Mauser has had a fine reputation for building high-quality rifles for a very long time. The problem in getting more shooters behind Mausers, though, has been the prices. The Mauser 12 was the most affordable model, but it still cost from $1,000 to $1,500. A brand-new Mauser 98? Anywhere from $8,000 to $15,000!
But hunters received a gift recently in the form of the new Mauser 18, a synthetic-stocked, bolt action with a suggested retail of $700.00. Currently, prices on the Internet are just under $500.
And the rifle isn’t only affordable. After a good deal of shooting, I found the new Mauser 18 very accurate and very easy to use, and I believe it is the equal of any sub-$500 hunting rifle I have used in the last half dozen years.
Truthfully, the Mauser 18 is as accurate and functional as many of the $1,000 hunting rifles I’ve shot.
The Mauser 18 I received for review was chambered in .308 Win and featured a 22-inch, cold hammer-forged barrel. The rifle does not come with sights, so I installed a Bushnell LRHS Elite 4.5-18x44mm scope on the Mauser, mounting it with a set of Mauser rings made by Talley.
During my time with the rifle, the Mauser 18’s three-lug bolt worked smoothly and locked up tightly. The short-throw, 60-degree bolt allowed over 1.5-inches of space between the bolt handle/knob and scope when the bolt was fully opened, making for easy loading of rounds into the chamber.
Mauser, of course, made its name with the M98 controlled-round feed system, where the massive, claw-style extractor at the face of the bolt stripped the cartridge from the magazine and guided it into the chamber.
The Mauser 18, though, employs a more modern “push-feed” system, with the bolt pushing the cartridge forward, out from the magazine and into the chamber. The Mauser 18 bolt also features two plunger-type extractors that fling empty brass a good 6-7 feet from the shooter. Generally, the push feed approach is less expensive to manufacture, which helps explain one factor in Mauser offering this rifle at a more budget-friendly price point.
The rear of the Mauser 18’s bolt shroud features a cocking indicator. When the rifle’s firing pin is cocked and ready to fire, the shooter will see the red-based cocking indicator sticking out from an opening in the center of the bolt shroud.
The Mauser 18 has the easiest-to-load magazine I have ever used in a bolt action rifle. I simply pushed the .308 rounds onto the top of the polymer magazine, and they were grabbed and held in place. No hard shoving, no having to start the rear of the brass into the magazine track. Push and in. Done.
The Mauser 18’s trigger breaks and resets damn near like a custom trigger, and my Lyman Digital Trigger Pull Gauge measured the trigger at an average of just 2-pounds, 4-ounces. The trigger itself is externally adjustable with an Allen wrench. But with that very crisp, 2-pound, 4-ounce break, I had no need to adjust the trigger.
At my local range, I first zeroed the Mauser 18 at 50 yards and then proceeded to test accuracy at 100 yards, shooting from a rest. For .308 Win ammunition, I used: Terminal Shock made by Dynamic Research Technologies, firing a 150-grain frangible JHP bullet at 2,653 feet-per-second (fps); Hornady Precision Hunter with a 178-grain ELD-X bullet at 2,480 fps; and Remington Hog Hammer, loaded with a 168-grain Barnes TSX bullet launching at 2,330 fps.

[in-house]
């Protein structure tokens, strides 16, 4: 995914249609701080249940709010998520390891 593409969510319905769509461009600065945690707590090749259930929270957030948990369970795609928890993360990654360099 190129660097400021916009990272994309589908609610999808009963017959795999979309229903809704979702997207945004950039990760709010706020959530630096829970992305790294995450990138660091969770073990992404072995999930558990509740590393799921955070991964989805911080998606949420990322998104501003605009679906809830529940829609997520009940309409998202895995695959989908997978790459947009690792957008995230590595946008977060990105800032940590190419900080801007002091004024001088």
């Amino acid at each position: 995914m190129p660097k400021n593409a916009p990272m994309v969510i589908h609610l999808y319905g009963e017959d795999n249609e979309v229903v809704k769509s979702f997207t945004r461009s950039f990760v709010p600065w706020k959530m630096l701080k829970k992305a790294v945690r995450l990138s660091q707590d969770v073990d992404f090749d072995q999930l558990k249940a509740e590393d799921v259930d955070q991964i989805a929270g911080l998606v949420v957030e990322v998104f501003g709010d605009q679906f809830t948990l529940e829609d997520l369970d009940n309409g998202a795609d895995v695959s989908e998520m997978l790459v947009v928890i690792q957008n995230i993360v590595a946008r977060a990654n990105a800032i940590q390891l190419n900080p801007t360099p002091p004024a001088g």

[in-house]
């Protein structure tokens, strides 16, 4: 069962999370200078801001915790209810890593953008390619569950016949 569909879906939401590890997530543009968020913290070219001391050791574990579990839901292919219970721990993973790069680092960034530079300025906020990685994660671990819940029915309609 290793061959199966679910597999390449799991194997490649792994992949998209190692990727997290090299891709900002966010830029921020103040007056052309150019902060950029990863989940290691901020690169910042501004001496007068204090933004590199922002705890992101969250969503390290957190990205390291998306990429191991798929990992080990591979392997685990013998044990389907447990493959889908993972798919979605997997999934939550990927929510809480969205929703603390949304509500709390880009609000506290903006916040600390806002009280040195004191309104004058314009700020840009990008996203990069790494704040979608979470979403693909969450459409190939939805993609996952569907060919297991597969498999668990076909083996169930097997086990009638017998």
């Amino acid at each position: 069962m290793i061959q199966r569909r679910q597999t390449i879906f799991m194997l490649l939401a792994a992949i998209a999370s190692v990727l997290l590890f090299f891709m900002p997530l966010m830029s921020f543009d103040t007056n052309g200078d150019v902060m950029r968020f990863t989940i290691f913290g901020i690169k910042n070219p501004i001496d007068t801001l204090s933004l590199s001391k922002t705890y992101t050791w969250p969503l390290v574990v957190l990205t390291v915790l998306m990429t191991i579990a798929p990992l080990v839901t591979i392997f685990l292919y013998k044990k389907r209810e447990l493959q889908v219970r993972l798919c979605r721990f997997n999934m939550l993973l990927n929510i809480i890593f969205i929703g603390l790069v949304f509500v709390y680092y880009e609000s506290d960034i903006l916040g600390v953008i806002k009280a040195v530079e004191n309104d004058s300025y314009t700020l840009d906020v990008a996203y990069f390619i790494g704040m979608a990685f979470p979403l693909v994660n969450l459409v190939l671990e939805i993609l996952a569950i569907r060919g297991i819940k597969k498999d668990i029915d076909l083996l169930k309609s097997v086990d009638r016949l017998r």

All fps readings, by the way, were done with ten rounds of each ammunition and measured by my PACT Professional XP Chronograph, from Brownell. My PACT unit was approximately six feet from the rifle’s muzzle.
Accuracy averaged near MOA or better with all three brands, firing three- and four-shot groups. The Hornady Precision Hunter topped all others with a three-shot group at .711-inches, while the Hog Hammer and DRT averaged .980-inches and 1.13-inches, respectively. Averages were based on five groups of three and four shots apiece.
Mauser nicknamed the Mauser 18 the “People’s Rifle.” And being that it’s made for the “people,” the rifle sports a very functional but no-frills polymer stock with a straight comb. Mauser added soft, grippy inserts on the pistol grip and forearm for better control that the poly stock’s surface alone provides.
The stock even incorporates a small storage space in the stock, large enough to store a bore snake.
The rifle also features a rocker-style, three-position safety perched on the right side of the action. The bolt is locked when the safety is on the rearmost position, while the center position allows the bolt to move so the hunter can unload the rifle though the rifle will not fire in this position. With the safety pushed all the way forward, the Mauser 18 is ready to fire.
The safety’s tab is textured and operates through all three positions without a sound.
The M18 is available in .243 Win, 6.5 Creedmoor, 6.5 PRC, .270 Win, .308 Win, and 30-06 Sprg. Magnum calibers are limited to the 7MM Rem Mag and the .300 Win Mag.
The rifle weighs in at 6.5 pounds unloaded and without a scope in the standard calibers, and just 6.7 pounds in the magnum offerings. Barrels on the standard calibers are 22-inches long and blued, and 24.4-inches in the magnums.
With SUB-MOA performance and a price tag of under $500, that’s a whole lot of “People’s Rifle” for the money. No, this isn’t the prettiest rifle you will find afield. It’s simply a very accurate and reliable workhorse of a hunting rifle, made to get the job done in any conditions.
SPECS: Mauser 18
Caliber (as tested): .308 Win.
Three-lug bolt, push-feed system
Barrel: Cold-hammer forged, 22-inches
Twist Rate: 1:11
Magazine Capacity: 5 Rounds
Length: 41.7 inches
Weight: 6.5 pounds
Sights: None, drilled and tapped for optic
Included: Rear-stock compartment for cleaning kit; sling studs installed; recoil pad.